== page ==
You may look at this article’s title and think, No challenge, I only have one lens. You would be right. Mostly. By this I mean that even if you only have the lens that came with your camera, odds are excellent that the lens is a zoom lens.
Zooms are wonderful, flexible and easy to use. They can also encourage a bit of laziness and compromise your seeing skills. Hence this challenge, probably better called the one focal length challenge, but perhaps you would not have read this far if that were the name.
One Focal Length
Regardless of how many lenses you have, pick one, and then pick a focal length on the lens. If the lens is a prime, like a 50mm, this is easy. If it’s a zoom, pick a focal length somewhere in the zoom range and, using a piece of tape, prevent the zoom ring from moving. You now have a single focal length.
Completing the Challenge
Find yourself one hour of personal time where you can go outside to a place that you like, a place you’ve never been, or just the main street in your town. Since you have no zoom, you will have to invest the time to construct your composition, your subject placement and your framing. Something of interest may not fill the frame or you may not be able to tell your story from your position. This is the core of the challenge.
Zoom with your feet, change your position to make the compositions that you want. Get low to the ground and shoot at that level. Get higher up, perhaps on a stairway and shoot from that level. Shoot up from a low level, shoot straight down from a high level. Whatever your usual standing height, make images from other heights. Shoot from a chair in a café. Shoot from the hip while walking. If your camera has a tilt-able LCD use it to shoot with the camera over your head, or from knee level.
Take the same image at different exposures. Our digital cameras have amazing range, so try 2 stops under, 1 stop under, 1 stop over and 2 stops over. What is different? Do you get a different mood or story, even though the subject is the same?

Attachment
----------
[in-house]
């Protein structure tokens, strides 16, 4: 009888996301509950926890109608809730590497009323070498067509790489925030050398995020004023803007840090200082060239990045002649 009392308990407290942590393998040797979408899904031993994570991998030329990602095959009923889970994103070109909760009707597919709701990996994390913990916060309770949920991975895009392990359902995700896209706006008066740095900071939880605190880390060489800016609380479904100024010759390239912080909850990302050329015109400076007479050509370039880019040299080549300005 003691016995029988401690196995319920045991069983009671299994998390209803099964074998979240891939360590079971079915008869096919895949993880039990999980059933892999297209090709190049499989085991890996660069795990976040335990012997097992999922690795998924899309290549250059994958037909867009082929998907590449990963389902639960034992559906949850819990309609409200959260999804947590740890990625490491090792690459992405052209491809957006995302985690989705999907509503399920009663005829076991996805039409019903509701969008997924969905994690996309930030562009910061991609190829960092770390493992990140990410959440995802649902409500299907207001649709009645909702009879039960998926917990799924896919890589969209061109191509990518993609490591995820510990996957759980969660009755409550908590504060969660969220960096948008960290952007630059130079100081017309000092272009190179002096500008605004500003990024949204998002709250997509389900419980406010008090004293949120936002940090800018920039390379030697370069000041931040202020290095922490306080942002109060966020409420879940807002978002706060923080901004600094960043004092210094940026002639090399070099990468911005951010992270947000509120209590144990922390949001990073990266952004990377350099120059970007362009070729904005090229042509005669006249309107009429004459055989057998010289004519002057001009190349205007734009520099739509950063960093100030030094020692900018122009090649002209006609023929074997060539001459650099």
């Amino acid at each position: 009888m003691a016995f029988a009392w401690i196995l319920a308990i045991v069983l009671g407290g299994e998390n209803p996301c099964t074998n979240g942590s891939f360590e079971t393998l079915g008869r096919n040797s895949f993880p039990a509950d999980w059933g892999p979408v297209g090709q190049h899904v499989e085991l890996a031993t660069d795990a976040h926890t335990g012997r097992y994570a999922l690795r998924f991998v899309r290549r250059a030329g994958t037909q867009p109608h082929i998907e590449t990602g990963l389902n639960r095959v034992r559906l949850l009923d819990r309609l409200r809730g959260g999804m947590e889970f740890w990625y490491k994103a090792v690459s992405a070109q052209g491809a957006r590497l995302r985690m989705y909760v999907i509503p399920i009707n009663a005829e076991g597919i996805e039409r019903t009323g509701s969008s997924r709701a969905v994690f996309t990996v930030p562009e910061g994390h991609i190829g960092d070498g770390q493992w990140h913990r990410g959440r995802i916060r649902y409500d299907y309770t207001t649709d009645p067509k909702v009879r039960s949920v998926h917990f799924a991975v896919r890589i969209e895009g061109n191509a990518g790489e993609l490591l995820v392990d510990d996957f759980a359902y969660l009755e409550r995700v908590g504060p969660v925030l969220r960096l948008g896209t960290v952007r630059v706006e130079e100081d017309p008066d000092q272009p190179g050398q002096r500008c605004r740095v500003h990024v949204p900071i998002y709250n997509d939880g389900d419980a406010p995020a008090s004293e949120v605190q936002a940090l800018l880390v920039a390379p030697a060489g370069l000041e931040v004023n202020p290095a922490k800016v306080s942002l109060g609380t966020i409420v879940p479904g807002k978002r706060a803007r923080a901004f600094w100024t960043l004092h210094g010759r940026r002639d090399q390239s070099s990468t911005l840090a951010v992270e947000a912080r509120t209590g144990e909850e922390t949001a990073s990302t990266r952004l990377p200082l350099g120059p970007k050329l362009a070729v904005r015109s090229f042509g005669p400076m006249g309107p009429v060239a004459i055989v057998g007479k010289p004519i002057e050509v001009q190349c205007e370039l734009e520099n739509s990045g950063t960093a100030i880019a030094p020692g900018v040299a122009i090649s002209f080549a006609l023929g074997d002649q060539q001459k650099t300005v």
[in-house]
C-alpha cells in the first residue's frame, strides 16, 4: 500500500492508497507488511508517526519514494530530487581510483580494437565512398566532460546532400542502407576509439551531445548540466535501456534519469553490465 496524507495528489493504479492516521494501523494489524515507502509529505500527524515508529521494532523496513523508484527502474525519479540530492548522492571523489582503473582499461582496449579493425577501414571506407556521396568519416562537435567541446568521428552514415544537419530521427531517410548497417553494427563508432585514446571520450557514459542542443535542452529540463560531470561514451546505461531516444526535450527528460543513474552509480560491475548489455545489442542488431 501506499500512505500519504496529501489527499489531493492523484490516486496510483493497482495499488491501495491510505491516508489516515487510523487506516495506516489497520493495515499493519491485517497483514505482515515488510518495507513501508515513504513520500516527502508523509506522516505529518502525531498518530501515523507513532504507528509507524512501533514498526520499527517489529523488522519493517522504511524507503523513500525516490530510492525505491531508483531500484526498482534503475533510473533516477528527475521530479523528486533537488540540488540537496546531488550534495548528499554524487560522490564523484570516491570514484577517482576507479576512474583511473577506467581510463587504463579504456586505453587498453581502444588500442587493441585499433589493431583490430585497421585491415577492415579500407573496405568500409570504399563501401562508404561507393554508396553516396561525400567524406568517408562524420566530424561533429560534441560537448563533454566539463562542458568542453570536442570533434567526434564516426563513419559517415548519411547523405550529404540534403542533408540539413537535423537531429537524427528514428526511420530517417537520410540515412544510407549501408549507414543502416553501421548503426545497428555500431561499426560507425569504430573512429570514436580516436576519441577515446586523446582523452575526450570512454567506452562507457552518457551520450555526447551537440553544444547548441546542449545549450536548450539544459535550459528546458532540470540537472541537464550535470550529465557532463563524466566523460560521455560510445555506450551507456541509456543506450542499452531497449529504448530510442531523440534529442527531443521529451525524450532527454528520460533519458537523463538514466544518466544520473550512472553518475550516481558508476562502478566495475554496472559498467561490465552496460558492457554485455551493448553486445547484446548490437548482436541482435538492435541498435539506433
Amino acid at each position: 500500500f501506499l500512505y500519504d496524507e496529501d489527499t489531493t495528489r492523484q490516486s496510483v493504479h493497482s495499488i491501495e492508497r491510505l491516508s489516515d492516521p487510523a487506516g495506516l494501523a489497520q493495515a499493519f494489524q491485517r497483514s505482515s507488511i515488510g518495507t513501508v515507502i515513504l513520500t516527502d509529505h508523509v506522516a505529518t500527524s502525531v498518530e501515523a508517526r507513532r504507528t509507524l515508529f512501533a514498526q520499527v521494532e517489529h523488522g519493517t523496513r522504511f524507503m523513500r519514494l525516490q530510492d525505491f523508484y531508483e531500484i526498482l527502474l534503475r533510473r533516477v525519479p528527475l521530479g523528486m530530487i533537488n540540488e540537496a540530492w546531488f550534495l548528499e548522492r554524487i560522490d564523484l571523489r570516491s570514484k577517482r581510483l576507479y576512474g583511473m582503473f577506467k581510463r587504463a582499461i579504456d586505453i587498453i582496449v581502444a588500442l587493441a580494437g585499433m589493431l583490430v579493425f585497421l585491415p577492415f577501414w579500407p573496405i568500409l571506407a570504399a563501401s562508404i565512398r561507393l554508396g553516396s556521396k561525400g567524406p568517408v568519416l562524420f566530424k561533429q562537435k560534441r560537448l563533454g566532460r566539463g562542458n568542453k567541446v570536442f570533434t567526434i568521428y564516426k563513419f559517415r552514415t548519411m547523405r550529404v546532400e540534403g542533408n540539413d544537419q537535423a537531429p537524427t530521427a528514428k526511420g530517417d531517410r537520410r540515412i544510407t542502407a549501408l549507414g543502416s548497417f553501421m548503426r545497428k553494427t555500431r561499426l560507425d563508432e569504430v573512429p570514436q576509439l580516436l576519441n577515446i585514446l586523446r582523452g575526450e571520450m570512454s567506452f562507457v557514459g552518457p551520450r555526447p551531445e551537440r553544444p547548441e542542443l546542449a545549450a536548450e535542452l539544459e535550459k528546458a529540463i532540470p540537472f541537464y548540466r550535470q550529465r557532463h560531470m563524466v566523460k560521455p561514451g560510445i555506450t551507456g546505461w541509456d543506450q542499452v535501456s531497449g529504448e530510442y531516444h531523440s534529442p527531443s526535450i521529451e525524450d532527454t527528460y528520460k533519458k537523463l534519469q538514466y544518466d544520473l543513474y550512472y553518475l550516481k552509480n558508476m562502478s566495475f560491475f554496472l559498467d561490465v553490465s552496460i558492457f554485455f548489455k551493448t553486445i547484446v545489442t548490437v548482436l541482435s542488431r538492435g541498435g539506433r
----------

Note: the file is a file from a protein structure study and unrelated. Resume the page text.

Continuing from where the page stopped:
Food Photography – Stop In For A Bite To Eat
Most all lenses can focus surprisingly close, so while you are out, get a bite to eat. It could be a piece of fruit, a sandwich, a croissant. Shoot it before and during the eating. Use different perspectives and different angles. Change your subject distance and learn how this can change the story.
Photograph your children, grandchildren, nieces and nephews with your one focal length from the child’s perspective, not the adult’s. What do children see that adults have forgotten?
Say hello to the people at your local fire hall, police station, or your refuse collector. Tell them you are working on a creative project and would like to take a photo of them. Change your position to make them look strong and heroic. Don’t be afraid to share your finished images via email. If people aren’t your thing, try a fire truck, paramedic ambulance or subway car. Take images on the platform at a train station.
Be A Tourist at Home
With your one focal length, treat your home town as though you have never been there before and as if you are visiting from a foreign country. Your town may look average to you, but be a tourist and see how many interesting things that there really are to photograph.
Photography is not only about amazing sights appearing in front of you, it is more about your ability to see and to tell a story about what you see. By constraining yourself to a single focal length, you will encourage yourself to see more effectively and may surprise yourself at what you discover.
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